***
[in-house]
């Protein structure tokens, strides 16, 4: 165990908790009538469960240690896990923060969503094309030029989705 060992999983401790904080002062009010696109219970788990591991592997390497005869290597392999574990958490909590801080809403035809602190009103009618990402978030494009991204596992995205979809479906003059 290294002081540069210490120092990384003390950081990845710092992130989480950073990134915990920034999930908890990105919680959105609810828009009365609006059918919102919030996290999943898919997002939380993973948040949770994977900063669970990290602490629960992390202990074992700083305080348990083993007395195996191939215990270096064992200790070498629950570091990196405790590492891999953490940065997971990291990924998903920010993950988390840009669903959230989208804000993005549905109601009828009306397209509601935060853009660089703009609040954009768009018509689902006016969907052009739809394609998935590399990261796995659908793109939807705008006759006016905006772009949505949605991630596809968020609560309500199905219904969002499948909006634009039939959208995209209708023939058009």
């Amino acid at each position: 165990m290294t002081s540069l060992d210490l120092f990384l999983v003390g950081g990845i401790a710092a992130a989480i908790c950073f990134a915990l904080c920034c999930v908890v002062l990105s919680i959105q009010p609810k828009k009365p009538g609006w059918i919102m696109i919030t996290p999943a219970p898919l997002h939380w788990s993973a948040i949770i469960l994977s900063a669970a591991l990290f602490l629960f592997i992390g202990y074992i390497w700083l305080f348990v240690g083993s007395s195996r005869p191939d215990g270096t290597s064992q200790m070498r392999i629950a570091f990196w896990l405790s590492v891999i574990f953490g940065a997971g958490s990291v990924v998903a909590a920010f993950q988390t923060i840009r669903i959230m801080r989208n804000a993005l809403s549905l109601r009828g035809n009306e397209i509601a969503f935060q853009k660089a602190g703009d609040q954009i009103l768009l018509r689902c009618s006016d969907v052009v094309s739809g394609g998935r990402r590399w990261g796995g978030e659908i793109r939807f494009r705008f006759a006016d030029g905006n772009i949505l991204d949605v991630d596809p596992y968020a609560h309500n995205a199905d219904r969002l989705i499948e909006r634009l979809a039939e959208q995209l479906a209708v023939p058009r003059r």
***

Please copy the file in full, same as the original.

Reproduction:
[in-house]
């Protein structure tokens, strides 16, 4: 165990908790009538469960240690896990923060969503094309030029989705 060992999983401790904080002062009010696109219970788990591991592997390497005869290597392999574990958490909590801080809403035809602190009103009618990402978030494009991204596992995205979809479906003059 290294002081540069210490120092990384003390950081990845710092992130989480950073990134915990920034999930908890990105919680959105609810828009009365609006059918919102919030996290999943898919997002939380993973948040949770994977900063669970990290602490629960992390202990074992700083305080348990083993007395195996191939215990270096064992200790070498629950570091990196405790590492891999953490940065997971990291990924998903920010993950988390840009669903959230989208804000993005549905109601009828009306397209509601935060853009660089703009609040954009768009018509689902006016969907052009739809394609998935590399990261796995659908793109939807705008006759006016905006772009949505949605991630596809968020609560309500199905219904969002499948909006634009039939959208995209209708023939058009």
């Amino acid at each position: 165990m290294t002081s540069l060992d210490l120092f990384l999983v003390g950081g990845i401790a710092a992130a989480i908790c950073f990134a915990l904080c920034c999930v908890v002062l990105s919680i959105q009010p609810k828009k009365p009538g609006w059918i919102m696109i919030t996290p999943a219970p898919l997002h939380w788990s993973a948040i949770i469960l994977s900063a669970a591991l990290f602490l629960f592997i992390g202990y074992i390497w700083l305080f348990v240690g083993s007395s195996r005869p191939d215990g270096t290597s064992q200790m070498r392999i629950a570091f990196w896990l405790s590492v891999i574990f953490g940065a997971g958490s990291v990924v998903a909590a920010f993950q988390t923060i840009r669903i959230m801080r989208n804000a993005l809403s549905l109601r009828g035809n009306e397209i509601a969503f935060q853009k660089a602190g703009d609040q954009i009103l768009l018509r689902c009618s006016d969907v052009v094309s739809g394609g998935r990402r590399w990261g796995g978030e659908i793109r939807f494009r705008f006759a006016d030029g905006n772009i949505l991204d949605v991630d596809p596992y968020a609560h309500n995205a199905d219904r969002l989705i499948e909006r634009l979809a039939e959208q995209l479906a209708v023939p058009r003059r």